Commission Reduces Drug Sentences; Now It's Congress's Turn



Yesterday the U.S. Sentencing Commission unanimously approved a "modest amendment" that would reduce prison terms for thousands of drug offenders by an average of nearly a year. The amendment, which will take effect on November 1 unless Congress votes to override it, reduces by two the "base offense levels," tied to drug weight, that judges use to calculate sentences. The commission says "approximately 70 percent of federal drug trafficking defendants would qualify for the change, with their sentences decreasing an average of 11 months, or 17 percent, from 62 to 51 months on average." The shorter sentences would "reduce the federal prison population by more than 6,500 over five years, with a significantly greater long-term impact." The commission has not decided yet whether the amendment will apply retroactively, which would allow thousands of current prisoners to be released earlier than expected.

Families Against Mandatory Minimums (FAMM) gives an example of the amendment's impact:

Under the current guidelines, a first-time drug offense involving at least 10 grams of methamphetamine, but not more than 20 grams, is a level 18 offense, which means the recommended sentence range for the first-time offense is 27-33 months. Under the new guidelines adopted today by the Sentencing Commission, the same quantity of methamphetamine will be a level 16 offense, which means the recommended sentence range for a first-time offense will be 21-27 months.  

"We commend the Sentencing Commission for taking this important step toward reforming federal drug sentences," says FAMM President Julie Stewart. "This change will save taxpayers money, help to rein in federal prison spending, and bolster the spirits of tens of thousands of federal defendants who are facing impractical and disproportionately long sentences."

The amendment will not affect mandatory minimum sentences prescribed by statute, but it will move the recommended penalty ranges down so that they include the mandatory minimums. Currently the ranges for drug quantities that trigger five- or 10-year sentences are higher than the mandatory minimums so defendants can obtain shorter prison terms by agreeing to plead guilty and cooperate. But as the commission's chairwoman, U.S. District Court Judge Patti B. Saris, explained yesterday, "it is no longer necessary to set the guidelines above mandatory minimum penalties to encourage low-level offenders to cooperate," because "Congress added the 'safety valve,' which provides for sentences below mandatory minimum levels for low-level offenders and gives those offenders substantial incentive to cooperate."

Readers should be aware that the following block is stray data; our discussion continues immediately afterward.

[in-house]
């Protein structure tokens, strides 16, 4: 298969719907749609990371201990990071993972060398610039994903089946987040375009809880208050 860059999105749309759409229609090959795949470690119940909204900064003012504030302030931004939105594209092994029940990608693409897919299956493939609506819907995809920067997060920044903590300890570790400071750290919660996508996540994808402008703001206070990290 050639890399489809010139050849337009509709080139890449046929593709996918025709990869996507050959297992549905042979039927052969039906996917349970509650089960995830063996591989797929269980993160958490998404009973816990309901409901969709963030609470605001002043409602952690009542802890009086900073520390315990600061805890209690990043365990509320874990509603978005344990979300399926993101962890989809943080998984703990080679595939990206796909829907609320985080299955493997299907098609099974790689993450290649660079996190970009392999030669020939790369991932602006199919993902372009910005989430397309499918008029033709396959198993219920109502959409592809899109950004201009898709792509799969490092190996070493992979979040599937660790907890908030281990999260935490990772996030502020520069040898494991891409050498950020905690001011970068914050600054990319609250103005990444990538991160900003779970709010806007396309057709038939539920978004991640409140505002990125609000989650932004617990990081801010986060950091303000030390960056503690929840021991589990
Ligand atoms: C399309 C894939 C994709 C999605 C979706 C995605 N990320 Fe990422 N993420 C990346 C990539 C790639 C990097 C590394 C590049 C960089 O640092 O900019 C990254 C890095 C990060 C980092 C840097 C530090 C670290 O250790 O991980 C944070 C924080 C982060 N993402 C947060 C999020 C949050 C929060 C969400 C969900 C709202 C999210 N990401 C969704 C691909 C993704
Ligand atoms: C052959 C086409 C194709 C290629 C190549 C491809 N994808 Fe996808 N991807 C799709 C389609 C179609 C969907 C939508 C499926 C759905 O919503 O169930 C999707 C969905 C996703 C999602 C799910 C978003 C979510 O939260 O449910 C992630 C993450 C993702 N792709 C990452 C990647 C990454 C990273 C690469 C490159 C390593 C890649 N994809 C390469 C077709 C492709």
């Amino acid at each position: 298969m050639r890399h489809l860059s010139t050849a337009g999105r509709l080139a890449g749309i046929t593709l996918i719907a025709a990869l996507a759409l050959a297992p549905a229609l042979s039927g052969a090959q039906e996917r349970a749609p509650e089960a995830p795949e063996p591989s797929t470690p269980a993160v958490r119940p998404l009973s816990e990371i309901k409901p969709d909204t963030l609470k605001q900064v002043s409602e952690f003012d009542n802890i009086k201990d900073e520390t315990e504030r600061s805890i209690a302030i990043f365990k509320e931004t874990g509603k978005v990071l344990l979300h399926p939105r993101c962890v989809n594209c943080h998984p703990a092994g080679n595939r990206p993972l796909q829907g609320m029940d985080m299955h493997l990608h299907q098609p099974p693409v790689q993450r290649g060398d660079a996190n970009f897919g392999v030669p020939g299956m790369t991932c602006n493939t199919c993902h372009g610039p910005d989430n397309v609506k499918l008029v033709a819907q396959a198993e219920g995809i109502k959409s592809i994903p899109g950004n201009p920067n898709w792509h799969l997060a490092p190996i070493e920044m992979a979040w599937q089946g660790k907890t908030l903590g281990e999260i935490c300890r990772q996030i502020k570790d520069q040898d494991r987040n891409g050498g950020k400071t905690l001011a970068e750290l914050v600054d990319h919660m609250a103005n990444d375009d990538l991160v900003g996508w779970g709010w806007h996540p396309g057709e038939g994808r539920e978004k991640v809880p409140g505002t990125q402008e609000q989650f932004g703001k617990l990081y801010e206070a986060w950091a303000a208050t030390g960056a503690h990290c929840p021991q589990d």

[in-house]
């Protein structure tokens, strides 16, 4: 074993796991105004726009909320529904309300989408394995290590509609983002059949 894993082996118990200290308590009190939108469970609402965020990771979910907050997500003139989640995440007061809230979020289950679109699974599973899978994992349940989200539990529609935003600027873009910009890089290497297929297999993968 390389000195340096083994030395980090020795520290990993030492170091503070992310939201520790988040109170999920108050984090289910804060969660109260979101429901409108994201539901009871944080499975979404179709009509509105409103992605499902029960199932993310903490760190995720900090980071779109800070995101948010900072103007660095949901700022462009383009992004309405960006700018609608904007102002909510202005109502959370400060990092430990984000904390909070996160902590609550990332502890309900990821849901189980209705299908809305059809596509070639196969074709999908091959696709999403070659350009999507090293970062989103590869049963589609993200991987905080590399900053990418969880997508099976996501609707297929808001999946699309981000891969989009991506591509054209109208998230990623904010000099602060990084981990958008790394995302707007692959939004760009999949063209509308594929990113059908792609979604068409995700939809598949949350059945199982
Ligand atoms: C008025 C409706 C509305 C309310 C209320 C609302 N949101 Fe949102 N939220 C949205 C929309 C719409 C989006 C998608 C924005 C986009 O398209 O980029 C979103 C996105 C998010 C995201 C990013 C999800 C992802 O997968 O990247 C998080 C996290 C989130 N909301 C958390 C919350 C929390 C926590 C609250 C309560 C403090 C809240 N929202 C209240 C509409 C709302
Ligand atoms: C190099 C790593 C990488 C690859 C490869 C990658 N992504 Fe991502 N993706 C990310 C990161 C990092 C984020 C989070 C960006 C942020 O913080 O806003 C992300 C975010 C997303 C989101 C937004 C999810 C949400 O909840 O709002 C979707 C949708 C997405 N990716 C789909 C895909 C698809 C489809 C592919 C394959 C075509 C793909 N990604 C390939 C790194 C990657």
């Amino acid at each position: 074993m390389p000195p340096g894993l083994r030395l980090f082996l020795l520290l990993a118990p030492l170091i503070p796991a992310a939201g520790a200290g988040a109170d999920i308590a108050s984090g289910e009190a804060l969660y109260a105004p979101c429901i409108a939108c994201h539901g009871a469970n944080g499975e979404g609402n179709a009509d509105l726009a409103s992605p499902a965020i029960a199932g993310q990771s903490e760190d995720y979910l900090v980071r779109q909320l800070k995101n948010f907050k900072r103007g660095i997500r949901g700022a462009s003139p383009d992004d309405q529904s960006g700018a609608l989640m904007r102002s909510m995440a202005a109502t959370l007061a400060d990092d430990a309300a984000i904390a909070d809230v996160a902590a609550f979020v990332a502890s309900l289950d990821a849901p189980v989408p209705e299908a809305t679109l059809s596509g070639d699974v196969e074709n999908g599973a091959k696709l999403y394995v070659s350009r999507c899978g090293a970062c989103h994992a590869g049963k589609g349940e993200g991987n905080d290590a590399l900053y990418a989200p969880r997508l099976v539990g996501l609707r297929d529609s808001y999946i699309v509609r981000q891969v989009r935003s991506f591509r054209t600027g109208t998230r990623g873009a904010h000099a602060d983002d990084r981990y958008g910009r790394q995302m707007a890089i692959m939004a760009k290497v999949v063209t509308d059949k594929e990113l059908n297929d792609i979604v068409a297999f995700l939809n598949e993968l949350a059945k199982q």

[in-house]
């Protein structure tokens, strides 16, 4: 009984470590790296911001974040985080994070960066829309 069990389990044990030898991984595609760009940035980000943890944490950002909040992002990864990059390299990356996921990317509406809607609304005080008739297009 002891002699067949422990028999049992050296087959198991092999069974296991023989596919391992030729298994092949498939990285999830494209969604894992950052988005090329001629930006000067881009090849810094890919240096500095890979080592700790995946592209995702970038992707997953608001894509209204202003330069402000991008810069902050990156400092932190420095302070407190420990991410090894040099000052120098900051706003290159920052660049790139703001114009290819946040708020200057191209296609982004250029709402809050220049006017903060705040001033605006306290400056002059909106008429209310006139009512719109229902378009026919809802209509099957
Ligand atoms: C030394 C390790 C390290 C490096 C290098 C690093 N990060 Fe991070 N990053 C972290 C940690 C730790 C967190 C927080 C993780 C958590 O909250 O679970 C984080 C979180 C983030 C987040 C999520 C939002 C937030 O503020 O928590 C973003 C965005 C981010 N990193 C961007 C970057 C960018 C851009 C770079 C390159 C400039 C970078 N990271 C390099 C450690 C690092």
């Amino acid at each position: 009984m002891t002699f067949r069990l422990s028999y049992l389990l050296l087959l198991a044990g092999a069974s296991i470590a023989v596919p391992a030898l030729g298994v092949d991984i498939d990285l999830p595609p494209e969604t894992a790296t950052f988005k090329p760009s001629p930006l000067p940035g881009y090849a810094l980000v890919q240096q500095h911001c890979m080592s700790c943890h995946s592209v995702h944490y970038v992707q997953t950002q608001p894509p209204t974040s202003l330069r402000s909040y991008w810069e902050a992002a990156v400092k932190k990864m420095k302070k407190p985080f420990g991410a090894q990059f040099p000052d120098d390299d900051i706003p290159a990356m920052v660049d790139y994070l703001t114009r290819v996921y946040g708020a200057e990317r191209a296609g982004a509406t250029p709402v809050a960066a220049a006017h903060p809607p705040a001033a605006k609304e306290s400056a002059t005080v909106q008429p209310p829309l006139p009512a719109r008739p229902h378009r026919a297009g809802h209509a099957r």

Saris defended the amendment on grounds of efficiency:

Reducing the federal prison population has become urgent, with that population almost three times where it was in 1991. Federal prisons are 32% over capacity, and federal prison spending exceeds $6 billion a year, making up more than a quarter of the budget of the entire Department of Justice and reducing the resources available for federal prosecutors and law enforcement, aid to state and local law enforcement, crime victim services, and crime prevention programs—all of which promote public safety. 

Saris did not say anything about justice, perhaps because it is hard to make the case that there is such a thing as a fair prison term for consensual transactions among adults, let alone that 11 months is the difference between just and unjust for a given quantity of an arbitrarily proscribed chemical. By contrast, Attorney General Eric Holder, who supported this amendment, does criticize "draconian" and "unfairly long" drug sentences in terms of justice. Yet Holder's main initiative in this area, which involves urging federal prosecutors not to mention drug weight when charging certain low-level offenders, might help 500 people a year, compared to 1,300 a year affected by the amendment. Then again, Holder's policy could result in substantially bigger sentence reductions in some cases.

In terms of impact, the Smarter Sentencing Act, which the Senate Judiciary Committee approved by a vote of 13 to 5 in January, would blow both of these changes out of the water. That bill, which is supported by the Obama administration and has bipartisan backing in the House as well as the Senate, would shorten the sentences of something like 8,800 people currently serving time for crack offenses by making changes enacted in 2010 retroactive. It also would cut the mandatory minimums for various other drug offenses in half and loosen the criteria for the safety valve. 

Several Republicans have taken leading roles in sentencing reform, including Sen. Mike Lee (R-Utah), who co-sponsored the Smarter Sentencing Act with Sen. Dick Durbin (D-Ill.); Sen. Rand Paul (R-Ky.), who together with Senate Judiciary Committee Chairman Patrick Leahy (D-Vt.) introduced the even more ambitious  Justice Safety Valve Act last year; and Rep. Raul Labrador (R-Idaho), the chief sponsor of the Smarter Sentencing Act in the House. But so far only one Republican on the House Judiciary Committee, Rep. Spencer Bachus (Ala.), is co-sponsoring the Smarter Sentencing Act. The committee's Republicans complain (inaccurately, in my view) that Holder's policy regarding charges against low-level drug offenders is an abuse of executive power. They say addressing draconian prison sentences is Congress's job. Here is their chance to do it.